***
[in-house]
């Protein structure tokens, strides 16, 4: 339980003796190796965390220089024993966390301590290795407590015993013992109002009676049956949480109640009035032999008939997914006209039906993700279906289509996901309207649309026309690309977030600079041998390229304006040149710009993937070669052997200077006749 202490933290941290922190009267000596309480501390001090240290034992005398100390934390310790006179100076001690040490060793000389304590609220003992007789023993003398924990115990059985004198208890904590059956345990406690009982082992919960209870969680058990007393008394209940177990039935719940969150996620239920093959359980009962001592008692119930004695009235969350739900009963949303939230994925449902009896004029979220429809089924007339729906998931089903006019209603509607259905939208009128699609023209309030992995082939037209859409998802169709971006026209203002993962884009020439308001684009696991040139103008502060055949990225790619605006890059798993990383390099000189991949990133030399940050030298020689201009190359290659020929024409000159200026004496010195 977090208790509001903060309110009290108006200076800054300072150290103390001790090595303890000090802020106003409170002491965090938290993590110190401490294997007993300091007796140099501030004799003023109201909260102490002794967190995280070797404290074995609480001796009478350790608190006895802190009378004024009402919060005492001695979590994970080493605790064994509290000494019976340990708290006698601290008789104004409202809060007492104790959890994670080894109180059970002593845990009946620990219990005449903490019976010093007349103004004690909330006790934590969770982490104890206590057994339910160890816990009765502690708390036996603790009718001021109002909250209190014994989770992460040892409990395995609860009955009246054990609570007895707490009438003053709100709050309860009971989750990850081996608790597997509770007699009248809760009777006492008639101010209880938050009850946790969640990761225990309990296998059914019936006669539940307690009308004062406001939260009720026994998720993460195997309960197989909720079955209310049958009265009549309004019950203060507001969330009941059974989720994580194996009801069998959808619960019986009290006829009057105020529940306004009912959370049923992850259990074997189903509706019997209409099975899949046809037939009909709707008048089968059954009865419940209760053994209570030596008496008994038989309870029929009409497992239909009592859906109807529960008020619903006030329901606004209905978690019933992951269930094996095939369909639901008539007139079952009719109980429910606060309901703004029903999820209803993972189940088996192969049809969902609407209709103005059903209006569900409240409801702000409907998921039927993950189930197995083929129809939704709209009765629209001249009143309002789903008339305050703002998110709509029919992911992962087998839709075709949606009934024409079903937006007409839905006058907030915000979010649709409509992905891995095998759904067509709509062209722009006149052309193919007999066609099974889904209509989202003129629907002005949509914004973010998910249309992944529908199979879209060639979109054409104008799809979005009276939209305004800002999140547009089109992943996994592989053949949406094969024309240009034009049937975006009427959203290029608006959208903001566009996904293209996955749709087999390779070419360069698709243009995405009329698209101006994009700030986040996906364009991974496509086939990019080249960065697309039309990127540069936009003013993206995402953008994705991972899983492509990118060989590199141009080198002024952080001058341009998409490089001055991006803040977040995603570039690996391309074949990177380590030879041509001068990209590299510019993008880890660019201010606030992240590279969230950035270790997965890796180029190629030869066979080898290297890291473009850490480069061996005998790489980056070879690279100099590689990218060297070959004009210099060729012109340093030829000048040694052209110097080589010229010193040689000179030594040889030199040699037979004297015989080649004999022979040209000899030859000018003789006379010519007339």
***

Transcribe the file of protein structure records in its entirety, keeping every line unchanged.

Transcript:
[in-house]
């Protein structure tokens, strides 16, 4: 339980003796190796965390220089024993966390301590290795407590015993013992109002009676049956949480109640009035032999008939997914006209039906993700279906289509996901309207649309026309690309977030600079041998390229304006040149710009993937070669052997200077006749 202490933290941290922190009267000596309480501390001090240290034992005398100390934390310790006179100076001690040490060793000389304590609220003992007789023993003398924990115990059985004198208890904590059956345990406690009982082992919960209870969680058990007393008394209940177990039935719940969150996620239920093959359980009962001592008692119930004695009235969350739900009963949303939230994925449902009896004029979220429809089924007339729906998931089903006019209603509607259905939208009128699609023209309030992995082939037209859409998802169709971006026209203002993962884009020439308001684009696991040139103008502060055949990225790619605006890059798993990383390099000189991949990133030399940050030298020689201009190359290659020929024409000159200026004496010195 977090208790509001903060309110009290108006200076800054300072150290103390001790090595303890000090802020106003409170002491965090938290993590110190401490294997007993300091007796140099501030004799003023109201909260102490002794967190995280070797404290074995609480001796009478350790608190006895802190009378004024009402919060005492001695979590994970080493605790064994509290000494019976340990708290006698601290008789104004409202809060007492104790959890994670080894109180059970002593845990009946620990219990005449903490019976010093007349103004004690909330006790934590969770982490104890206590057994339910160890816990009765502690708390036996603790009718001021109002909250209190014994989770992460040892409990395995609860009955009246054990609570007895707490009438003053709100709050309860009971989750990850081996608790597997509770007699009248809760009777006492008639101010209880938050009850946790969640990761225990309990296998059914019936006669539940307690009308004062406001939260009720026994998720993460195997309960197989909720079955209310049958009265009549309004019950203060507001969330009941059974989720994580194996009801069998959808619960019986009290006829009057105020529940306004009912959370049923992850259990074997189903509706019997209409099975899949046809037939009909709707008048089968059954009865419940209760053994209570030596008496008994038989309870029929009409497992239909009592859906109807529960008020619903006030329901606004209905978690019933992951269930094996095939369909639901008539007139079952009719109980429910606060309901703004029903999820209803993972189940088996192969049809969902609407209709103005059903209006569900409240409801702000409907998921039927993950189930197995083929129809939704709209009765629209001249009143309002789903008339305050703002998110709509029919992911992962087998839709075709949606009934024409079903937006007409839905006058907030915000979010649709409509992905891995095998759904067509709509062209722009006149052309193919007999066609099974889904209509989202003129629907002005949509914004973010998910249309992944529908199979879209060639979109054409104008799809979005009276939209305004800002999140547009089109992943996994592989053949949406094969024309240009034009049937975006009427959203290029608006959208903001566009996904293209996955749709087999390779070419360069698709243009995405009329698209101006994009700030986040996906364009991974496509086939990019080249960065697309039309990127540069936009003013993206995402953008994705991972899983492509990118060989590199141009080198002024952080001058341009998409490089001055991006803040977040995603570039690996391309074949990177380590030879041509001068990209590299510019993008880890660019201010606030992240590279969230950035270790997965890796180029190629030869066979080898290297890291473009850490480069061996005998790489980056070879690279100099590689990218060297070959004009210099060729012109340093030829000048040694052209110097080589010229010193040689000179030594040889030199040699037979004297015989080649004999022979040209000899030859000018003789006379010519007339």